Check out United States v. Williams, where the Tenth Circuit recently held that a restitution order specifying that restitution is “due immediately” creates an immediately enforceable obligation to pay the full restitution amount, even though the Schedule of Payments also provides for smaller, periodic payments.
Background: The Internal Revenue Service investigated defendant Ricky Williams for tax fraud. The investigation resulted in USAA Savings Bank freezing an account in defendant’s name, which contained funds related to the fraud. Mr. Williams pleaded guilty to one count of tax fraud and was ordered to pay $240,361 in restitution to the IRS, with a $100 special assessment, for a total liability of $240,461.
The Mandatory Victims Restitution Act (MVRA) provides that “[a] restitution order may direct the defendant to make a single, lump-sum payment, partial payments at specified intervals, in-kind payments, or a combination of payments at specified intervals and in-kind payments.” 18 U.S.C. § 3664(f)(3)(A). Here, the Schedule of Payments required restitution as follows:
A. Lump sum payment of $240,461.00 ($240,361.00/restitution; $100.00/special assessment) due immediately, balance due . . . in accordance with . . . F below . . . .
F. Special instructions regarding the payment of criminal monetary penalties:
If restitution is not paid immediately, the defendant shall make payments of 10% of the defendant’s quarterly earnings during the term of imprisonment; and If restitution is not paid in full at the time of release from confinement, the defendant shall make payments the greater of $100.00 per month or not less than 10% of the defendant’s gross monthly income, as directed by the probation officer . . . .
Slip op. at 3.
A few months after Mr. Williams was sentenced, while he was in prison, the government applied for a post-judgment writ of garnishment against one of his bank accounts, in order to collect the restitution owed. The district court held that the entire amount was immediately due, per Section A of the Schedule of Payments, and that Section F served as a back-up schedule for the payment of whatever amounts were not paid under Provision A. After the trial court granted the application for a writ of garnishment, Mr. Williams appealed, representing himself pro se.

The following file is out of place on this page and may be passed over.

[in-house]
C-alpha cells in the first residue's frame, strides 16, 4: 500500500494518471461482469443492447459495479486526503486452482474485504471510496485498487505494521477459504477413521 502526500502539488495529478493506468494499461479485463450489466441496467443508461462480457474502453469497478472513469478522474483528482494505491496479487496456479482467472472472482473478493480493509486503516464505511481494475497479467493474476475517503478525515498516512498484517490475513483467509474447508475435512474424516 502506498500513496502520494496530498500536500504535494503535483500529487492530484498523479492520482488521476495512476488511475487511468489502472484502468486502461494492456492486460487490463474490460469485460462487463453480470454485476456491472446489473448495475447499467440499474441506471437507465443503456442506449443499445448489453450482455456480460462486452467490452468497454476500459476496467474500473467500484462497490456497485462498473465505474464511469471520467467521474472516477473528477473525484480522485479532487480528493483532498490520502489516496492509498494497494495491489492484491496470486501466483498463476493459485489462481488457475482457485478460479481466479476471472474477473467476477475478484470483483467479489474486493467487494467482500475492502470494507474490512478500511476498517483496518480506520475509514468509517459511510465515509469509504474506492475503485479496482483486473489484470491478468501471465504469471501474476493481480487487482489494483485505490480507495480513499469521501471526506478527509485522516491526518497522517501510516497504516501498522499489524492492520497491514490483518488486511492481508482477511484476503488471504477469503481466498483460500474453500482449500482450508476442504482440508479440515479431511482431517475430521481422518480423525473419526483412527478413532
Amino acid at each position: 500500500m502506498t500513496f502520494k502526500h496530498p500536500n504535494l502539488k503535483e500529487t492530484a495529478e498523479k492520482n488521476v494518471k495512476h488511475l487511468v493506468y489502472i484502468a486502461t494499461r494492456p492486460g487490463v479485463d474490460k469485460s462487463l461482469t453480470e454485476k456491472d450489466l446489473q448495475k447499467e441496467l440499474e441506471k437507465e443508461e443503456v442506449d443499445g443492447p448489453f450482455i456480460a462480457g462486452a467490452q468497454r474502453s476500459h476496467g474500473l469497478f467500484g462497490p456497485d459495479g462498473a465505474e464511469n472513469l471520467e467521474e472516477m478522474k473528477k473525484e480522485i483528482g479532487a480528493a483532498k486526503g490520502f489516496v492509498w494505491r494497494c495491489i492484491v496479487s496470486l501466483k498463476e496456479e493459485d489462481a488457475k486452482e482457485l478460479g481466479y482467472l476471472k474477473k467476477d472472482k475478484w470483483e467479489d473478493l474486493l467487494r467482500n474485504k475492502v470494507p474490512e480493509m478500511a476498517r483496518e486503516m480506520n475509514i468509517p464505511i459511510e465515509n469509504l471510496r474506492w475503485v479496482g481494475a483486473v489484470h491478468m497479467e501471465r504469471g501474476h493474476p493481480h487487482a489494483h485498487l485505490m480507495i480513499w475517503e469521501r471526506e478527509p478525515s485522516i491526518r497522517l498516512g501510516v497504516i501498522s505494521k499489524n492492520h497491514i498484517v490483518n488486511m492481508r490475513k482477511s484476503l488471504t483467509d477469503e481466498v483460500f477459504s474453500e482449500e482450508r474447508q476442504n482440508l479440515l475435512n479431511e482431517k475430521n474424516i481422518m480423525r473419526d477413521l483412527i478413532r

Issue: Was the government permitted to immediately collect the full restitution amount (as provided in section A), or was it limited to 10% of Mr. Williams’ quarterly earnings during his term of imprisonment (as provided in section F)?
Holding: In an opinion by Judge McKay, joined by Judges Phillips and O’Brien, the Tenth Circuit affirmed. Its decision was driven by the doctrine requiring “deference to the district court’s interpretation of its own order,” so long as it is reasonable. Slip op. at 5 (quoting Auto-Owners Ins. Co. v. Summit Park Townhome Ass’n, 886 F.3d 863, 872 (10th Cir. 2018)). Concluding that the district court’s “interpretation of its own prior [restitution] order in this case [was] reasonable,” the Tenth Circuit held that the full amount of restitution was due immediately.
- Remember that the MVRA allows restitution to be paid in a lump-sum amount, according to a specified schedule, through in-kind payments, or a combination of scheduled and in-kind payments. See 18 U.S.C. § 3664(f)(3)(A). If restitution is on the table, consider whether you want to advance arguments about the appropriate manner of payment.
- If the Schedule of Payments says that X amount of restitution is “due immediately,” then your client may be on the hook for that entire amount as soon as he is sentenced—even if the Schedule of Payments also seems to provide for smaller, periodic payments.
- To avoid any confusion, make sure that you, the government, and the judge are all on the same page with what restitution is due when. If the order is ambiguous, the judge’s interpretation (if reasonable) will probably control.